So, that’s a further insult because the deal in the letter is absolutely NOT the best offer they can make.
A better option
When the One Plan was discontinued over a year ago, it was replaced with a fixed tethering limit. This started at 2GB per month on a handset contract and 4GB on a SIM only contract.
More recently, it has been increased to 12GB on SIM only contracts. 12GB for tethering isn’t bad and would suit me fine, so why couldn’t I have simply been told my plan is changing to impose a 12GB tethering limit?
I’m happy with my calls and texts. Heck, bump me up by the rate of inflation if you wish.
But asking me for another £180 a year? That’s just low.
What will Three do next?
Last year, Three introduced new tariffs with higher amounts of data to sit below the all-you-can-eat plan. Many people, myself included, believe that sooner or later the AYCE plans will either be axed, or the prices increased further to discourage most people from choosing them.
Their existence may end up allowing Three to advertise that it offers unlimited data, even if the number of people with unlimited data is greatly reduced and will continue to fall.
And, we’ll all be aware that at some point those who enjoy one of the new tariffs will find that they’re now old tariffs, so can look forward to letters of their own.
Over a year ago, the network was told it must stand on its own feet and get its house in order, presumably as a precursor to a purchase of O2.
This has seen price increases on tariffs, a U-turn on not increasing charges in line with inflation during the contract term, plus hidden changes like reducing the amount of data you can use abroad on Feel at Home (12GB down from 25GB). Feel at Home itself is flawed due to the restriction or slowing down of certain services.
It beggars belief that a network can be using a purple muppet to say Three is going to stop things sucking, when there are people within Three hell-bent on making sure everything sucks – to the point where people either accept the higher costs, or leave.
Leaving is of course what a lot of people are doing. Call centre staff even admit to it quite openly.
I can’t help but feel I’m going to be adding to the churn rate.
- Are you on the One Plan? Have you received your letter? Share your comments below on what you decided to do, or what you plan to do when you receive yours.
- Edit: The Sun and Daily Mail have now picked up on the story.
- And TechRadar. And Metro.
Update – 5th February 2016
I had to update this article to give an update on what has happened since.
Firstly, I contacted Three and following some lengthy battle-of-the-wills stuff that eventually got me transferred to the customer relations team in Glasgow (in effect, Three escalated it as a customer complaint) was offered a change to the AYCE data, unlimited texts, 600 minutes plan for £20 a month – and still on a 30 day rolling contract basis.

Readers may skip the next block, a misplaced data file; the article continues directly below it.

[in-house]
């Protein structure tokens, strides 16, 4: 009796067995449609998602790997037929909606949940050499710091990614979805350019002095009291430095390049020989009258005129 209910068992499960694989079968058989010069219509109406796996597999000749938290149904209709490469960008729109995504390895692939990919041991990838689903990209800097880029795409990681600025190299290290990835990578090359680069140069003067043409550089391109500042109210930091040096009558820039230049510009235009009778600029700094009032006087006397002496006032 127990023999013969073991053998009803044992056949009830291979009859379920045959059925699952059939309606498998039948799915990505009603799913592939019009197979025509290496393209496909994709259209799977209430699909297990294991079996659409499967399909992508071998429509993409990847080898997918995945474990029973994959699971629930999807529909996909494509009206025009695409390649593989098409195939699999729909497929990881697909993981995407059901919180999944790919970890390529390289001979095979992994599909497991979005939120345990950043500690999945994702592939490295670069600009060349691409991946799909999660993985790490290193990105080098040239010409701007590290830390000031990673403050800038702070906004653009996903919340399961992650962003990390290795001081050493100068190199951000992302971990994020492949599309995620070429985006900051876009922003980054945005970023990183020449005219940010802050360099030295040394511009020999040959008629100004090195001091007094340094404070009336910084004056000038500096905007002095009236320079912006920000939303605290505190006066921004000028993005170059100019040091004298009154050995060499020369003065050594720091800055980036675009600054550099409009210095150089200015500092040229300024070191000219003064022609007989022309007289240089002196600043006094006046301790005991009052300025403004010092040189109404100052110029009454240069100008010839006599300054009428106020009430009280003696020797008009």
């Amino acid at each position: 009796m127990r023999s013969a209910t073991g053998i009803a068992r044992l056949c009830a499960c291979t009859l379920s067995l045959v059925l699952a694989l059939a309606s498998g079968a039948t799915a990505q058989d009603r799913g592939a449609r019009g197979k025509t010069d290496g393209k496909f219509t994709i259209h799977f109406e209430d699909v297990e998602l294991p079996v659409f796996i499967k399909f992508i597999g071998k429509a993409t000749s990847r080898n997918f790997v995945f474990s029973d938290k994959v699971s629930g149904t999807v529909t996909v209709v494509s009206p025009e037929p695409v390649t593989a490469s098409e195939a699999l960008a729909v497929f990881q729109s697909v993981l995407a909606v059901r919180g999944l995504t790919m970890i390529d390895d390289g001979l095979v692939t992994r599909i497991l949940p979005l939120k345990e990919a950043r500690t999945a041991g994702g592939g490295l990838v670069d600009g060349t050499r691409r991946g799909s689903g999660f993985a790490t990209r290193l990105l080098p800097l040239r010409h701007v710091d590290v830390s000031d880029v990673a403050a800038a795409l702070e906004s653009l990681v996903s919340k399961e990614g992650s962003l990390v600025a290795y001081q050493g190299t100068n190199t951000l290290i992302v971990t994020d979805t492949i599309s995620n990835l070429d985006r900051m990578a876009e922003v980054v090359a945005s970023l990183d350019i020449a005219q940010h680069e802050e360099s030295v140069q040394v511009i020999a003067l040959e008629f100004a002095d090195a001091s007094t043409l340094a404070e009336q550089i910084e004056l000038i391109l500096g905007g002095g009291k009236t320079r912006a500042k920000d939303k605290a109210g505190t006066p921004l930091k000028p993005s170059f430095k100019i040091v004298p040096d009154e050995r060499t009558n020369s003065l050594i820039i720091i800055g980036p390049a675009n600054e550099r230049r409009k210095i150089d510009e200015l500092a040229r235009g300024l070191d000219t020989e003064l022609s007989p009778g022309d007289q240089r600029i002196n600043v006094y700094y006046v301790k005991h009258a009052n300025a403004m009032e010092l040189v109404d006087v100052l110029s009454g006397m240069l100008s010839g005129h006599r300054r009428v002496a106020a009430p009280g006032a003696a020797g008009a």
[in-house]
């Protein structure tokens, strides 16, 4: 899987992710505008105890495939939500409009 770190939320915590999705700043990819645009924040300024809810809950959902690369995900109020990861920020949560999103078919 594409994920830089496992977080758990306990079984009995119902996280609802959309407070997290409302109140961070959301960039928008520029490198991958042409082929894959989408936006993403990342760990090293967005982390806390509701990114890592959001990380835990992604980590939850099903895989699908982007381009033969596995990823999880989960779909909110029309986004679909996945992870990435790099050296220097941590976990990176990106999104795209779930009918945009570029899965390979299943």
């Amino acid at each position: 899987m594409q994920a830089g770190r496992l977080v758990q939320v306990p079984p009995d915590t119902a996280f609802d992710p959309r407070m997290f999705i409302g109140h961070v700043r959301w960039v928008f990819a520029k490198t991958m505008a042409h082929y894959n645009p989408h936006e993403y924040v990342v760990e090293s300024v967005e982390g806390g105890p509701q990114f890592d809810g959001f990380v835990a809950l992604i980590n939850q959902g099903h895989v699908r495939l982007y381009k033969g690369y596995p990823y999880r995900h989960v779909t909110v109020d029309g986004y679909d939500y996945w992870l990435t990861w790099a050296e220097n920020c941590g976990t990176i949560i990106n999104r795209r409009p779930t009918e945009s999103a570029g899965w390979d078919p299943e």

I have also found that many other users have secured the same deal, or even got the top plan (AYCE data, unlimited texts and unlimited minutes) for the same £20. Others have secured deals for similar amounts, or got 2,000 Three-to-Three minutes added on to lower plans.
All in all, Three IS willing to haggle and by quite some margin. But of course this means you have to play the game. You need to phone up and play hard. Remember, you have the ability to cancel your contract and go elsewhere – so don’t be afraid to say as much.
If Three won’t budge, then request your PAC code. You then have 30 days to use this, or it expires and you remain connected. As such, you have nothing to lose. If you don’t get what you ask for (and customer services have no power to discount and will insist there are no discounts on offer at all) then either make a complaint or request the PAC and wait for a call in the coming days. Three will call back to make you an offer, and you can then continue negotiations.
It stands to reason that you shouldn’t be greedy. Unlimited tethering has gone and it isn’t coming back, so you won’t be able to ask for it at any price. And don’t think you’ll get an offer that brings down the rental to £15 for the top-end plans (and if anyone does get this, I’d recommend you keep quiet!!). If you want a cheaper monthly bill, you’ll need to accept a limit on data or calls.
Ultimately, I’m happy to pay £20 a month and have the freedom of a 30 day contract, although in the back of my mind I’ll have to keep wondering if that’s because Three won’t hesitate to write to me again in the future to change the game again.
It’s also proof that Three is relying on customer inertia to just accept the new fee. Perhaps some people don’t have the time, or confidence, to haggle. It’s what companies do every single day, and why people pay too much for electricity, gas, insurance and even bank charges. It’s not what you’d expect from a company that talks about wanting to stop things that suck – but I digress…
For now, I have to stress once again that if you want to stay with Three – don’t sit back and do nothing. Disregard all the content of your letter that says the chosen tariff with the £3 discount is the best you can possibly get. It’s false. Get on the phone now!